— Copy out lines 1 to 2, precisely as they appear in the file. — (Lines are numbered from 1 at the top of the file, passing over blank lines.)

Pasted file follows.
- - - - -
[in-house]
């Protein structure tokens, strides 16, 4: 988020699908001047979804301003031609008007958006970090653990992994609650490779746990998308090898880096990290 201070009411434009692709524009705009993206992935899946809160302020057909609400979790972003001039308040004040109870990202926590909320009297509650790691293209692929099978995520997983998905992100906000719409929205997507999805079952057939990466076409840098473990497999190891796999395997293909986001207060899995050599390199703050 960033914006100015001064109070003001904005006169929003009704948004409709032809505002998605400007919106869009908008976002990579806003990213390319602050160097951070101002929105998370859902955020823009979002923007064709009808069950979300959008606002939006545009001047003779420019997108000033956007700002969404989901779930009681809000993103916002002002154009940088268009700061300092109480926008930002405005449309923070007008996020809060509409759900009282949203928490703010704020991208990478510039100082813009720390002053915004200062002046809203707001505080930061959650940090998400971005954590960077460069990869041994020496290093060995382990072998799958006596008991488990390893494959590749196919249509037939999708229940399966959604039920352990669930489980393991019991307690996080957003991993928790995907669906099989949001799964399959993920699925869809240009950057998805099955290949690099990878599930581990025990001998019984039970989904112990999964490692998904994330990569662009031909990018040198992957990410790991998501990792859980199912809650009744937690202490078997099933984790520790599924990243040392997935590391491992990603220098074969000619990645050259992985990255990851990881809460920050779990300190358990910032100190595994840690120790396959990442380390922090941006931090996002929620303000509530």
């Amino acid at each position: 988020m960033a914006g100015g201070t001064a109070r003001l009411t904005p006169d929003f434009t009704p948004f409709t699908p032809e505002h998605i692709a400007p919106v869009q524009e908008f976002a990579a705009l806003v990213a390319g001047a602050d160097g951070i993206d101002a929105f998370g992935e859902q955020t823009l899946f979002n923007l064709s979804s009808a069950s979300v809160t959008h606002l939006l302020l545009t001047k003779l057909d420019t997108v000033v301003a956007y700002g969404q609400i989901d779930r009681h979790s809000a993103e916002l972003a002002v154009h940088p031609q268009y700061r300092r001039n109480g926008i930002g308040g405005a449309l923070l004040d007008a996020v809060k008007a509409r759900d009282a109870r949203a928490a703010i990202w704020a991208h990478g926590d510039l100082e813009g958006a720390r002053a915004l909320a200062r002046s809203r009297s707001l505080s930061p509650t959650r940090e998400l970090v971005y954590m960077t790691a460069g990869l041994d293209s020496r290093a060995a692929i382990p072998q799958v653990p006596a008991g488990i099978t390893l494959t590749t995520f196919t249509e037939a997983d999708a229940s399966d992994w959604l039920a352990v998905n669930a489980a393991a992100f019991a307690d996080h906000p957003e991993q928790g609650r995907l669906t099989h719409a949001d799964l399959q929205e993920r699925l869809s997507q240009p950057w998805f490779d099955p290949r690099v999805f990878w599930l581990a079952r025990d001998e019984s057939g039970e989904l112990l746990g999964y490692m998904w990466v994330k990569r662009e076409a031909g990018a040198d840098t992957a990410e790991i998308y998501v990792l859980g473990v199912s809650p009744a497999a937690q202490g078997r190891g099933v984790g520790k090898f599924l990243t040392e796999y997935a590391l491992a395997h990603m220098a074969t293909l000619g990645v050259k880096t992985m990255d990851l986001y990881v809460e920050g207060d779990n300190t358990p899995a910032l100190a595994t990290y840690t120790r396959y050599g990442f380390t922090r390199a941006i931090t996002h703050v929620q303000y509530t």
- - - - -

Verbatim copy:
[in-house]
């Protein structure tokens, strides 16, 4: 988020699908001047979804301003031609008007958006970090653990992994609650490779746990998308090898880096990290 201070009411434009692709524009705009993206992935899946809160302020057909609400979790972003001039308040004040109870990202926590909320009297509650790691293209692929099978995520997983998905992100906000719409929205997507999805079952057939990466076409840098473990497999190891796999395997293909986001207060899995050599390199703050 960033914006100015001064109070003001904005006169929003009704948004409709032809505002998605400007919106869009908008976002990579806003990213390319602050160097951070101002929105998370859902955020823009979002923007064709009808069950979300959008606002939006545009001047003779420019997108000033956007700002969404989901779930009681809000993103916002002002154009940088268009700061300092109480926008930002405005449309923070007008996020809060509409759900009282949203928490703010704020991208990478510039100082813009720390002053915004200062002046809203707001505080930061959650940090998400971005954590960077460069990869041994020496290093060995382990072998799958006596008991488990390893494959590749196919249509037939999708229940399966959604039920352990669930489980393991019991307690996080957003991993928790995907669906099989949001799964399959993920699925869809240009950057998805099955290949690099990878599930581990025990001998019984039970989904112990999964490692998904994330990569662009031909990018040198992957990410790991998501990792859980199912809650009744937690202490078997099933984790520790599924990243040392997935590391491992990603220098074969000619990645050259992985990255990851990881809460920050779990300190358990910032100190595994840690120790396959990442380390922090941006931090996002929620303000509530």